For many years, women suffragettes in Costa Rica had to endure ridicule, insults, and harassment before seeing their fight for the direct and universal right to vote for women materialize.
From Congress and from the press, criticism arose against the Feminist League, an organization founded on October 12, 1923 in the Colegio de Señoritas and which, this Tuesday, was declared meritorious of the country for its efforts in favor of the political and civil rights of women.
Even in political debates, a deputy who later became president of the Republic said that women were not citizens.
The fight was not easy or quick; The members of the Feminist League fought for a quarter of a century (26 years) against number 3, subsection 6, of the Electoral Law, which prohibited "politically disabled, criminals, imbeciles, crazy, insane" from voting , deaf-mutes, illiterate, insolvent and women”.
In an article dated Saturday, July 7, 1923, in La Nueva Prensa, an account was made of the proposal made by a group of women (who three months later would found the Feminist League) before Congress, in which they requested the right to vote.
The text, signed by a man named Guillermo Alarcón, attributes the petition to the envy of Costa Ricans for “North American customs.”
“A woman's mission in life is to procreate. The mother woman is for many reasons and for many reasons superior to the man. (...) The woman who has produced children is worth a thousand times more than the best writer, than the one who has only produced two separate newspaper articles, than the woman doctor and the best lawyer," said Alarcón.
That same newspaper published, days later, opinions of legislators alleging that women wanted to supplant them and that they wanted to repeat “manly scenes of American girls”.
Another legislator of the time argued that "women are called to be the adoration of men and, after that, the queen of the home."
“Their mission is to instill the faith in the children and see to the good governance of the house; but not transforming petticoats into pants, abandoning the broom and griddle, to throw himself into the street and disfigure his mouth by shouting loudly cheering for any candidate”, said another congressman.
The editor of that text in La Nueva Prensa said, at that time, that "that thing about the female vote is staggering in the Chamber of Deputies."
At different times, the speeches of politicians included calls to apply the reform to electoral regulations and, although at times men joined this fight, when it came to legislative debates the momentum weakened.
By 1890, President José Joaquín Rodríguez raised it; Years later, in 1913, Ricardo Jiménez did as well, and the deputy Álvaro Quirós, in 1917, as well as President Julio Acosta, in 1920, including the right of women to elect and be elected, at least in municipal positions.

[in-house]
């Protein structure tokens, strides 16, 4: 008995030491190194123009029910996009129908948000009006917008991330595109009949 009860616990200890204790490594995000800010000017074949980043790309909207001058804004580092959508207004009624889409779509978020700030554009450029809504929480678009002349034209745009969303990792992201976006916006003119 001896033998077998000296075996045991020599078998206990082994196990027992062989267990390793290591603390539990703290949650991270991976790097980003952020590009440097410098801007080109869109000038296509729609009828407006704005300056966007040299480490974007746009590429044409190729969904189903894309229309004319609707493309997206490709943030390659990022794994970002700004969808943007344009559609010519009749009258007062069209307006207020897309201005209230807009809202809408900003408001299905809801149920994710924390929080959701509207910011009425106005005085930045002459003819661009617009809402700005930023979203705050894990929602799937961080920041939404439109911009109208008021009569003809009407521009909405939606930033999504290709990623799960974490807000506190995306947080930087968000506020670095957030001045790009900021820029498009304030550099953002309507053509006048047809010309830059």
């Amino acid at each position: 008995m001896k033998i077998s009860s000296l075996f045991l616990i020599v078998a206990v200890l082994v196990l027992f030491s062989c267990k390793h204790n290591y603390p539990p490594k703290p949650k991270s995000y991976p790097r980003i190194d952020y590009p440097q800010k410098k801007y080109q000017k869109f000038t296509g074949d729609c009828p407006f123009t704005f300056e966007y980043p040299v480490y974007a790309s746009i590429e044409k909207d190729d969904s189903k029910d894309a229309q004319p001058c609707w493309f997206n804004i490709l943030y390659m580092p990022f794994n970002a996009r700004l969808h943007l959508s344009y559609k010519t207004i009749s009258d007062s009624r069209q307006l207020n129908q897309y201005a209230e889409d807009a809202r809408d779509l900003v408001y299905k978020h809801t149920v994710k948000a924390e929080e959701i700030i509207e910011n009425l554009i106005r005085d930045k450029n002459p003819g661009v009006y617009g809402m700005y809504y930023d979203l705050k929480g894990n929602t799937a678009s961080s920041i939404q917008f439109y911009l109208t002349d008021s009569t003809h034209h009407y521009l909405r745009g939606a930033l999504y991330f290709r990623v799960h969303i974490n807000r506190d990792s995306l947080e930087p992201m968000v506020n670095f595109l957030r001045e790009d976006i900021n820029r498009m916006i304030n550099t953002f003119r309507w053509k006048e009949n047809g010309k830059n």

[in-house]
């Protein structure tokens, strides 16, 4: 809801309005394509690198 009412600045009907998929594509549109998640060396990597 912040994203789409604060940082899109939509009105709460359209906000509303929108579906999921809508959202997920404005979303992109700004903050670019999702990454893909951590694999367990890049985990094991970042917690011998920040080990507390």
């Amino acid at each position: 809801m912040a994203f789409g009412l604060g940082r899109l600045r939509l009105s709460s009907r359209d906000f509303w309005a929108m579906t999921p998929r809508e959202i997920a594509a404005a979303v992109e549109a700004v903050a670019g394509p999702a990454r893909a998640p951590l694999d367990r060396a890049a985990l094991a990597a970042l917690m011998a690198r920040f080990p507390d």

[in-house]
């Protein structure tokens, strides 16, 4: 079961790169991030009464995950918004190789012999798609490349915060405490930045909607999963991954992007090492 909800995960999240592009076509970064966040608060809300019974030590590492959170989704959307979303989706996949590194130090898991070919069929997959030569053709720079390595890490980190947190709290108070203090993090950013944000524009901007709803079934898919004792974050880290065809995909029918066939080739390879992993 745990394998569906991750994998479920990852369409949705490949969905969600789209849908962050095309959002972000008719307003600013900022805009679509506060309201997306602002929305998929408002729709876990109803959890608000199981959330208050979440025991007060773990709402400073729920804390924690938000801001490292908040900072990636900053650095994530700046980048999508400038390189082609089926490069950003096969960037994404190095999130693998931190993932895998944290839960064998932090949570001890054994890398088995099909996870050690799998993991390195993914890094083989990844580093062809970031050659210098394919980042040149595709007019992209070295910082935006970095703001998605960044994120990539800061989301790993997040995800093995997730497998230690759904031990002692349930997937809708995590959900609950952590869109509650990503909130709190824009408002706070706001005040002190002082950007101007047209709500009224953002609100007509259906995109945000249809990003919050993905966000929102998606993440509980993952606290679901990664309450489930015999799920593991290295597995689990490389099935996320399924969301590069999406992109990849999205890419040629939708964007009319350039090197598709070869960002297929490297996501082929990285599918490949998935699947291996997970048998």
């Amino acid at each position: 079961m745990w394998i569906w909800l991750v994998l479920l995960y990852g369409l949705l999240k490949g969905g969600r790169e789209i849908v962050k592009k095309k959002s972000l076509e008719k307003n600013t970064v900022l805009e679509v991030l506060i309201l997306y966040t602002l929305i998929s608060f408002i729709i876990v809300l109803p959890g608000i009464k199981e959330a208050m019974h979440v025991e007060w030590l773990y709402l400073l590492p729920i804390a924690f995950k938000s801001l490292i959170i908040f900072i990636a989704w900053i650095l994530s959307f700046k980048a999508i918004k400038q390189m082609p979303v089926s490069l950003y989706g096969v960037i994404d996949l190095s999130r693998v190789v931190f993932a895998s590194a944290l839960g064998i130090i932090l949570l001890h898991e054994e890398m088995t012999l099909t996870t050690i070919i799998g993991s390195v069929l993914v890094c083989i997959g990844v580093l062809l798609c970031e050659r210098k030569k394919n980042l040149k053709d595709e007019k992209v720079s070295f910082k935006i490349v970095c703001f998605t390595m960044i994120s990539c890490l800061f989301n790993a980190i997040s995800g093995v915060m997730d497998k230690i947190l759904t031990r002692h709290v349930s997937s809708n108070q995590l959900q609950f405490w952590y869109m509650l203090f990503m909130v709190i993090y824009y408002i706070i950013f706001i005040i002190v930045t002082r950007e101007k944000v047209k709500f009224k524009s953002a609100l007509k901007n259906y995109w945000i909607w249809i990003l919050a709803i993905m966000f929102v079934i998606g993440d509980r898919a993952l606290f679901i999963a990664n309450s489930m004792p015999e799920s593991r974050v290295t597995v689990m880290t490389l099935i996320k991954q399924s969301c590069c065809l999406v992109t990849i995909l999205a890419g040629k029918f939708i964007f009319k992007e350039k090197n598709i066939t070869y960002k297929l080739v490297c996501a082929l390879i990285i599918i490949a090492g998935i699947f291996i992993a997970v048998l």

An article in La Tribuna, on July 7, 1923, reacted as follows: “It is intended that our eminent Congress... abandon its laborious labors, to enter fully into discussing the much talked about issue of women's suffrage. With all our souls and even with what we can, we must protest that such a matter be brought to the attention of our Congress... neither now nor ever”.
In 1925, in a bitter debate to approve direct and secret male voting, proponents of the reform remained opposed to allowing women to participate.
The discussion on the female vote resulted in 24 votes against and 15 in favor, and there was a clash between Sara Casal de Quirós and the then deputy León Cortés Castro (who would be president in 1936).
Marta Solano collected what Casal said in number 17 of the Electoral Law Magazine, 2014:
“And it is necessary that the women know that the representative Don León Cortés said that the women were not citizens and when I asked him what we were, he said: -Nothing! -But Don León, I replied, nothing is nothing and we necessarily have to be something! to which she replied, in a contemptuous way:- Well, they are women!- As if being a woman were the most despicable thing in the world”.
Among the founders of the League, the recently declared meritorious of the country Ángela Acuña Braun and Ana Rosa Chacón, as well as Esther de Mezerville, stand out.
By 1948, Costa Rica had signed the Inter-American Convention on the Granting of Political Rights to Women.
In 1949, then, the constituent deputies finally recognized women's suffrage in the new Political Constitution, with 33 votes in favor and eight against.
Henceforth, new reforms have paved the way for equal participation in politics, such as the parity rule on ballots.
In the period 2010-2014, the country had its first female president, Laura Chinchilla Miranda, and today women occupy 26 of the 57 seats in Congress.
[ Six decades after women's suffrage]